Informing engineers of social science research can allow them to pay more attention to issues that might be related to equity. Interdisciplinary research between social science and engineering brings many benefits, particularly added creativity and learning opportunities. Such research is especially important because different minds can come together to solve critical problems, as well as critically evaluate the data and knowledge coming together. However, there are many challenges to such integration. It can be difficult for people from different academic backgrounds to communicate, manage similar timelines and commitments, and/or find who falls into what roll of a project. It can often be timely and expensive for social scientists to meet computer scientists or engineers and work on the issues. 

Central U.S. & Louisiana: Best Practices in Broadening Participation

Theoretical Frameworks: So What Are They Good For, Anyway?

Sylvia Mendez, University of Colorado Colorado Springs

Theoretical frameworks provide a lens through which individuals approach research questions philosophically, analytically, and methodologically. Theories are a set of interrelated constructs, definitions, and propositions that present a systematic view of a phenomena by specifying relationships among variables with the purpose of explaining, predicting, and understanding said phenomenon. A good theory is created when it can: 

  1. Provide a simple explanation of the observed relations relevant to a phenomenon
  2. Be consistent with both the observed relations and an already established body of knowledge
  3. Be considered a tentative explanation and should provide means for verification and revision
  4. Stimulate further research in areas that need investigation

Theoretical frameworks provide a structure to hold and support a theory in the context of a research project. Identifying an optimal theoretical framework can be achieved by being well-read in the field of social science, and discussing various frameworks with colleagues. A framework plays a key role in understanding almost every aspect of a study—it helps one make reasoned decisions throughout a research endeavor. They focus a study, reveal and conceal meaning and understanding, situate the research, and reveal strengths and weaknesses.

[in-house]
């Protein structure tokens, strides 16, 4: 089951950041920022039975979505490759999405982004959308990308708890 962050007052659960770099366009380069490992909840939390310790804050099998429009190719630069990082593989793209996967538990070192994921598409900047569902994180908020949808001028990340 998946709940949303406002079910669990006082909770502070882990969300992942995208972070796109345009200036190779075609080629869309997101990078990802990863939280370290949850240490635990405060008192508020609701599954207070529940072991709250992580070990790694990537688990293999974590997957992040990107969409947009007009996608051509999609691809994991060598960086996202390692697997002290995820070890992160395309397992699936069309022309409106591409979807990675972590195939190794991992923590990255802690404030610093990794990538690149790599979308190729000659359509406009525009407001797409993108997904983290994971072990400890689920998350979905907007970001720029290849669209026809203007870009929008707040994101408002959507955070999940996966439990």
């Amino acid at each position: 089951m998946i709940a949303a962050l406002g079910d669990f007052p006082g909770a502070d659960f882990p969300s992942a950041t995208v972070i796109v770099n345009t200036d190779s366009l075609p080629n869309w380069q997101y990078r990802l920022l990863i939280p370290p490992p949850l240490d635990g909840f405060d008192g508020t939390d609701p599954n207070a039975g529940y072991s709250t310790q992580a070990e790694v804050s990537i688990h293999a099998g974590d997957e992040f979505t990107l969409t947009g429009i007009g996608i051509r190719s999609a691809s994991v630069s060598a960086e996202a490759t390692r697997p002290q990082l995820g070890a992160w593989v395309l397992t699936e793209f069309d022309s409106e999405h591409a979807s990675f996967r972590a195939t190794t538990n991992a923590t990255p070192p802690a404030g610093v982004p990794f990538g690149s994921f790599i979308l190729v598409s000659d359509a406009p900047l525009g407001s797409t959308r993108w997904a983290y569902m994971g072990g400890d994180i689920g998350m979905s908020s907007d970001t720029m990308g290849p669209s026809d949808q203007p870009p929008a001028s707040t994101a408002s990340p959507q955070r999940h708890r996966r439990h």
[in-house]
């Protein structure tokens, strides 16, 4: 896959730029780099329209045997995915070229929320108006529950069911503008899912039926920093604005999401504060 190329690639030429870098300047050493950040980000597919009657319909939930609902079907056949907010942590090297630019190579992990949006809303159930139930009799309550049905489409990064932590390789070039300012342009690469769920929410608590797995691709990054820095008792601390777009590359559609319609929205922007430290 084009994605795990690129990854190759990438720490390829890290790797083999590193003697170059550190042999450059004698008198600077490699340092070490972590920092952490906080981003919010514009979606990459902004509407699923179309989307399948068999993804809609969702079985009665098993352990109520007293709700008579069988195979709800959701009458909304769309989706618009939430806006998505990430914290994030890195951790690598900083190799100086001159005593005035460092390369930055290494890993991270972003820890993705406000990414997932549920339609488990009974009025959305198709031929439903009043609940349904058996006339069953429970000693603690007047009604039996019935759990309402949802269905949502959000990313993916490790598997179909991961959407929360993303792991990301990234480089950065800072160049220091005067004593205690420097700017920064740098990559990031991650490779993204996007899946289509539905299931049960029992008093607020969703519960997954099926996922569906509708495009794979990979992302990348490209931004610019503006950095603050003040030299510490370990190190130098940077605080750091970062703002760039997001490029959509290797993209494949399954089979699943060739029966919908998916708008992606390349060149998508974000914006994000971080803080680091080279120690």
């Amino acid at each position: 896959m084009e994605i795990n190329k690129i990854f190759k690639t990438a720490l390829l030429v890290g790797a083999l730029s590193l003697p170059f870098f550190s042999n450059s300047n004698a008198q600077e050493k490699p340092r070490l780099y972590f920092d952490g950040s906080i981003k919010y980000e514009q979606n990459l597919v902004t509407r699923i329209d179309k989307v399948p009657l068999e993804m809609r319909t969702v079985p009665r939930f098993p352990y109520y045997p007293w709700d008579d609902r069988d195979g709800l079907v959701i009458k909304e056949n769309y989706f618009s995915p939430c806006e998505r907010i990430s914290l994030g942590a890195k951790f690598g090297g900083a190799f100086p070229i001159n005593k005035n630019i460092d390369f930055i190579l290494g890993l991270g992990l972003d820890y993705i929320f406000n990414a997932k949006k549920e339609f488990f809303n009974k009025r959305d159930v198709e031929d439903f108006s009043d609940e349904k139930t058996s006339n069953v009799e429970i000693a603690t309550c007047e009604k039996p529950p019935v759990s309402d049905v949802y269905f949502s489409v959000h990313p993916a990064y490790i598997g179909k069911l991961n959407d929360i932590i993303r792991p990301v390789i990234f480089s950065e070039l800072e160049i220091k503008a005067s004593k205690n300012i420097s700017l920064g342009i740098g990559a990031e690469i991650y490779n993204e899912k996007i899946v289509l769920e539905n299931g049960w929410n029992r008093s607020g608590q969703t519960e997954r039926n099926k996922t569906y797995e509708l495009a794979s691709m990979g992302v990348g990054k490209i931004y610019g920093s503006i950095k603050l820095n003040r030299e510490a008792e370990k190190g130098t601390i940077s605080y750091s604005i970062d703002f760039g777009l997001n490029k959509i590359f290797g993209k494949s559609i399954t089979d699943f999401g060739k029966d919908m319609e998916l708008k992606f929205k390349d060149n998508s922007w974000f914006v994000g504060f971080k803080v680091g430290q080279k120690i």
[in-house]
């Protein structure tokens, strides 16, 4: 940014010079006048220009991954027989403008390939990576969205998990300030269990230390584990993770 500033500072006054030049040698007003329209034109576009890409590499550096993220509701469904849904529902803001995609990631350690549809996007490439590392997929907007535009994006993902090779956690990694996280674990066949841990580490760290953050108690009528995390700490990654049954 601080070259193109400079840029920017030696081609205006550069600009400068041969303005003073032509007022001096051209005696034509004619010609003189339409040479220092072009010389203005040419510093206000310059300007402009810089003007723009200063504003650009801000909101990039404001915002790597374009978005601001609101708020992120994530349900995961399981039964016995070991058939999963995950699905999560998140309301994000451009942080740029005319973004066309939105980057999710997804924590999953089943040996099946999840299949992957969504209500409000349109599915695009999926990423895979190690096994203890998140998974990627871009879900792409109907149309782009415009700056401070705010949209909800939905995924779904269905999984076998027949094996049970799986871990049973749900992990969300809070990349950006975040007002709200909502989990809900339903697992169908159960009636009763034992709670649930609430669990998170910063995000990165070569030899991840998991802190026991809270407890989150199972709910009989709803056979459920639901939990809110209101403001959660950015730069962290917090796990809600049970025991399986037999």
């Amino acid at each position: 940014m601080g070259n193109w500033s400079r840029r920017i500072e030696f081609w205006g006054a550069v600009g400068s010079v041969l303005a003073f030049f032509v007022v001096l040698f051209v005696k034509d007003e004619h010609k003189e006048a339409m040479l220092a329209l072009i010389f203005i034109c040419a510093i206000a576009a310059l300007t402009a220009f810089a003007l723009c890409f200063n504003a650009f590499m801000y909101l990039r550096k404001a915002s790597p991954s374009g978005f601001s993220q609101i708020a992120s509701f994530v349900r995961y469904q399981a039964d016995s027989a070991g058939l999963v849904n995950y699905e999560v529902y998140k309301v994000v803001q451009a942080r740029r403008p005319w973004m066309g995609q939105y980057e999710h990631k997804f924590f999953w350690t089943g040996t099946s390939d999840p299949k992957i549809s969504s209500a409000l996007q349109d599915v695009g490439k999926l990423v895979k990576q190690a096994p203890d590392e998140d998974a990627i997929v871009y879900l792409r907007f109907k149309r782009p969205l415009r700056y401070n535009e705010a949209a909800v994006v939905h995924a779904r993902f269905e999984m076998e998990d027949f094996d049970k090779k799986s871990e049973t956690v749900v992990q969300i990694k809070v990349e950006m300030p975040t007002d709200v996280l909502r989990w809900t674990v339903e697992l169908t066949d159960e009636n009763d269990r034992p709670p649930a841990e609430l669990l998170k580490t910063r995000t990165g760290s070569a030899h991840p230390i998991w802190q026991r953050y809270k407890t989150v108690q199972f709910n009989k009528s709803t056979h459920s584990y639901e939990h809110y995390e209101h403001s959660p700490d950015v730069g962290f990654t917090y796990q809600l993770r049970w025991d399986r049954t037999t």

Applying Systems Thinking to Broadening Participation

Liz Lehman, University of Chicago

Project Systems-Thinking Approach to STEM Ecosystem Development In Chicago (SYSTEMIC) is an NSF INCLUDES DDLP that aims to increase the participation of black youth in Chicago's Austin neighborhood in STEM programming. Project SYSTEMIC is unique in its application of systems thinking methodology to tackle this complex problem: avoid a top-down approach, build from the ground-up to wrestle with systemic challenges alongside community members, and think about Austin as an existing STEM learning ecosystem, with diverse assets and complex relationships. 

Project SYSTEMIC is about supporting the community to map the existing ecosystem, navigate it, and design localized strategies to broaden participation. Systems thinking allows the project team to tackle complex problems by focusing on the interactions and interdependencies of elements of the systems. This approach has identified community stakeholders by working with local leadership, engaging those groups in systems thinking methods to map the current STEM learning ecosystem in the Austin neighborhood, and supporting the community to use their map to discuss changes.

Including Families of URMs in the SEAS Your Tomorrow INCLUDES Program

Nastassia Jones, Southern University and A&M College

The Supporting Emerging Aquatic Scientists (SEAS) Your Tomorrow program is a collaborative proposal between the University of the Virgin Islands, Pennsylvania State University, and Southern Utah University that focuses on building scientific identity to increase interest and engagement in STEM, particularly marine sciences, among students in the U.S. Virgin Islands. The program includes three targeted intervention points: (1) field experiences in the marine sciences for middle and high school students, (2) early field research experiences for college freshmen and sophomore students, and (3) bridge to the PhD style programming for graduate students. This program also highlights intervention support programming across all intervention points, including tiered mentoring and mentor training for partners and participants, individualized development plans, and family programming to support student success.